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Truth & Lies

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Album Review

As far as the U.S. is concerned, the Levellers — for those who noticed — peaked in the early '90s with their excellent Britpop-meets-Celtic rock stateside debut, Levelling the Land, but as with similar groups like the Waterboys and the Wonder Stuff, the non-collegiate American audiences just couldn't get their collective heads around the material. Since then, the Levellers have achieved enough grassroots success in their homeland to support their very own festival, and album number ten, Truth & Lies, finds the Brighton, England, sextet in a familiar place. Big rousing choruses, manic fiddling, and heartfelt anthems aim for the stadium walls with surprising effectiveness, displaying either a newfound vitality or an amiable acceptance that what their fans want, their fans will get. Opener "Last Man Alive" flirts with Green Day-esque melodic punk, "Confess" revisits the Manchester-style, fiddle- and loop-based structure that made classics like "The Boatman" so addictive, and the spacious and grand "Sleeping" serves as a fitting end, channeling Mike Scott's "This Is the Sea" and Miles Hunt's "Sing the Absurd" with both reverence and frivolity. Truth and Lies breaks little ground for the veteran band, but it's as good as anything they've ever put out, and a little more self-assured.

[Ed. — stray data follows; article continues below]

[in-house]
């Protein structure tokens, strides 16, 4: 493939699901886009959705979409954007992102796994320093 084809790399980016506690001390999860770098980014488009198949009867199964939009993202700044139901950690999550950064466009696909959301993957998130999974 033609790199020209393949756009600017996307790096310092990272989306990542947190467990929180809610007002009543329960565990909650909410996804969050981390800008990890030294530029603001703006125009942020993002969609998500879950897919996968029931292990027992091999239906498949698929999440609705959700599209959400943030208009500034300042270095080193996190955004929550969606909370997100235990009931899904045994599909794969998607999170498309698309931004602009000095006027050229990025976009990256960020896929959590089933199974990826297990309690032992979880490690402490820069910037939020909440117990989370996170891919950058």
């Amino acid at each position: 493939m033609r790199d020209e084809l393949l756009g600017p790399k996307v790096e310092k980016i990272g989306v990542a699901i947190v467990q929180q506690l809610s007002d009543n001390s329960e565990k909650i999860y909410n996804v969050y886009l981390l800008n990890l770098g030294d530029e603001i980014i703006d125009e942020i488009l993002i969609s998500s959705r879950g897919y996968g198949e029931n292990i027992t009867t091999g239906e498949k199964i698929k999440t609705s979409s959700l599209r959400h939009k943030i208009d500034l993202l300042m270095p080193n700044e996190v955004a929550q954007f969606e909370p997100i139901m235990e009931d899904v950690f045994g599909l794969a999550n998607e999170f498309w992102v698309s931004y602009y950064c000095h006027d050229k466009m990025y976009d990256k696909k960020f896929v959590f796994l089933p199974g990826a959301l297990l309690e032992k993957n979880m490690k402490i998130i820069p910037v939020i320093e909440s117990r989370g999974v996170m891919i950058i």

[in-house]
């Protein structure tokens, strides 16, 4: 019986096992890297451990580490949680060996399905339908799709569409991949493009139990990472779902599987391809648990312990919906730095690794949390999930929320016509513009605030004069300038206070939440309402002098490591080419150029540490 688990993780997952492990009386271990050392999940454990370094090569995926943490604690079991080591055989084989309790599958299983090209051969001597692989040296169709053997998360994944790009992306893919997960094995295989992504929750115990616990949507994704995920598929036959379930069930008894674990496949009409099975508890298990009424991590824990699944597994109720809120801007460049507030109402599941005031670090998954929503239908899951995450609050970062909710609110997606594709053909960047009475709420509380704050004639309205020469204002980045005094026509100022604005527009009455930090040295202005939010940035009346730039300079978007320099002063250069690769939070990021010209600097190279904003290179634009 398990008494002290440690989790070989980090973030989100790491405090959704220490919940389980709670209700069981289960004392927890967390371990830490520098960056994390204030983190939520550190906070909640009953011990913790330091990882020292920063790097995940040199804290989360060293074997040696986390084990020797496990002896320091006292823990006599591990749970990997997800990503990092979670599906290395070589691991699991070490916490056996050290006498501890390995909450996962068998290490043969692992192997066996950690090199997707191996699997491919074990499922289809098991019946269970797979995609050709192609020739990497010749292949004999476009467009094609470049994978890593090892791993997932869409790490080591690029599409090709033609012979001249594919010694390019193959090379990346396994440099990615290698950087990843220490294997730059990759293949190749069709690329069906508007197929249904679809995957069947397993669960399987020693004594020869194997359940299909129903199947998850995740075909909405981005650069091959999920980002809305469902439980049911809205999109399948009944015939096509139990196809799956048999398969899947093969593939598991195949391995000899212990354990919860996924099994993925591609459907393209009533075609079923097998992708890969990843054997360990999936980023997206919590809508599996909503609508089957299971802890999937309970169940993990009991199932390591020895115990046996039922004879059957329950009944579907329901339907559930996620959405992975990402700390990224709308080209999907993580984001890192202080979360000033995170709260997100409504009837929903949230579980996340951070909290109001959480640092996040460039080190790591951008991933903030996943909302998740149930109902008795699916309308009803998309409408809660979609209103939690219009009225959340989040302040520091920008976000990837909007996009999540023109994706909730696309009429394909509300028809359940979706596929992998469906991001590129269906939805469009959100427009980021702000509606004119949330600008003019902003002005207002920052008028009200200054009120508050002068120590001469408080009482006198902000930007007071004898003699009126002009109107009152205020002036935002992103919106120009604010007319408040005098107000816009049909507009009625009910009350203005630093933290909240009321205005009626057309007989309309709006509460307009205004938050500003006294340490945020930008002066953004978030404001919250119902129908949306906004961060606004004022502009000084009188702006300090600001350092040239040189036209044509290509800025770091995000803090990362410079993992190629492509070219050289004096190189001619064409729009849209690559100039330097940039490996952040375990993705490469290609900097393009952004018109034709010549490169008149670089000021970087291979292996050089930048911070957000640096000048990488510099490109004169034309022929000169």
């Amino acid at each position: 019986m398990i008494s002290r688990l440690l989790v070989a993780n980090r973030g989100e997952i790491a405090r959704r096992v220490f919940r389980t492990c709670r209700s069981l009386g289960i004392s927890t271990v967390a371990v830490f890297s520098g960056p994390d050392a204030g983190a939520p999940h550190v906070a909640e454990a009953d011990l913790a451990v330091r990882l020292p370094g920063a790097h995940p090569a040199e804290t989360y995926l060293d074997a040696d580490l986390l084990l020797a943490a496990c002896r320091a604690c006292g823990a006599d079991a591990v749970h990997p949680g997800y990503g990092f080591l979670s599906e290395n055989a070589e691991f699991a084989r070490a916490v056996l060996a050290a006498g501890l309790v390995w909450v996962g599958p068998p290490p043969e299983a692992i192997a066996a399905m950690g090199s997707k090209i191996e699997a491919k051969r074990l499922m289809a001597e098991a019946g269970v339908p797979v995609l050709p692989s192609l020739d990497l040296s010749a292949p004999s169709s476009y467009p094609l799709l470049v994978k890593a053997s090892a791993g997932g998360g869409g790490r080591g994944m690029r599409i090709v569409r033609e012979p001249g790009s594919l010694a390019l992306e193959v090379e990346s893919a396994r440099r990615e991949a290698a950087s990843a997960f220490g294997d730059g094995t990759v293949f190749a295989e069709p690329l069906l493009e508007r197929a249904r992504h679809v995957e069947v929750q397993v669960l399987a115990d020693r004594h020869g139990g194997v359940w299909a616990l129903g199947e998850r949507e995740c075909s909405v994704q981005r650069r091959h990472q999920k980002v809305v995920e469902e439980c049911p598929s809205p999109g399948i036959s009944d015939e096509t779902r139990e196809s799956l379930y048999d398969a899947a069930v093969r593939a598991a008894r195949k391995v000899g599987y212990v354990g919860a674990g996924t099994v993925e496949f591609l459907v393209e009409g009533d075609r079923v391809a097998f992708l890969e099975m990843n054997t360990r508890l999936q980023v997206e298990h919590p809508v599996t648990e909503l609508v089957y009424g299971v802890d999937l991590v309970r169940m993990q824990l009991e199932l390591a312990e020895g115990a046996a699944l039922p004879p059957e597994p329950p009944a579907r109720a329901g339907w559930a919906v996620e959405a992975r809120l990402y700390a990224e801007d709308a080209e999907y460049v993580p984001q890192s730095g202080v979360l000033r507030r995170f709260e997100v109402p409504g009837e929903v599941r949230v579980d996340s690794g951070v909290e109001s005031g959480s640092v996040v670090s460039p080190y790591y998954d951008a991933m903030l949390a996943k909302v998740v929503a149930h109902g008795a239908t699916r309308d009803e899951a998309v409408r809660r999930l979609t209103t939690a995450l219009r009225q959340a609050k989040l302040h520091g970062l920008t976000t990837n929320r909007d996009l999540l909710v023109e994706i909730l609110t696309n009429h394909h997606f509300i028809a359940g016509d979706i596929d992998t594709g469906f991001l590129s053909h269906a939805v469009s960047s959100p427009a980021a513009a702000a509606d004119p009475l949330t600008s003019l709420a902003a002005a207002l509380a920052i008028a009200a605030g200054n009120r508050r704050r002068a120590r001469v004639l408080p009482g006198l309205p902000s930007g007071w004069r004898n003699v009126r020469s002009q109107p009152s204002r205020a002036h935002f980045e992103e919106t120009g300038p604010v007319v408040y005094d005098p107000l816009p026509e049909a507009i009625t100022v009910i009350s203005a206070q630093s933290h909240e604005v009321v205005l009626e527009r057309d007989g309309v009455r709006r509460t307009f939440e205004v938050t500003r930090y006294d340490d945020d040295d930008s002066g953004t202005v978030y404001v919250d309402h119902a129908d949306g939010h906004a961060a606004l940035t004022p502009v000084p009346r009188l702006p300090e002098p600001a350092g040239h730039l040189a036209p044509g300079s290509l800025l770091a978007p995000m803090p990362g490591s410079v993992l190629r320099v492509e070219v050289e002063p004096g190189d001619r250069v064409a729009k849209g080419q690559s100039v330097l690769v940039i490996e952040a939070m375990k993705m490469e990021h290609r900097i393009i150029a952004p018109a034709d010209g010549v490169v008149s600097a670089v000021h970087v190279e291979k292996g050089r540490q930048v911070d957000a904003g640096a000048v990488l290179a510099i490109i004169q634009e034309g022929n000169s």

Formed: 1988 in Brighton, England

Genre: Alternative

Years Active: '90s, '00s

The Levellers formed in 1988, bringing together five Brighton, England, musicians -- Mark Chadwick (vocals, guitar, banjo), Alan Miles (vocals, guitar, mandolin, harmonica), Jeremy Cunningham (bass, bouzouki), Charlie Heather (drums), and Jon Sevink (fiddle). Forging out a pseudo-hippie, slightly punky folk-rock with a Celtic flavoring, the band released two EPs on their own Hag label in 1989, which led to a contract with Musidisc. The band released their first album, A Weapon Called the Word, in...
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Truth & Lies, The Levellers
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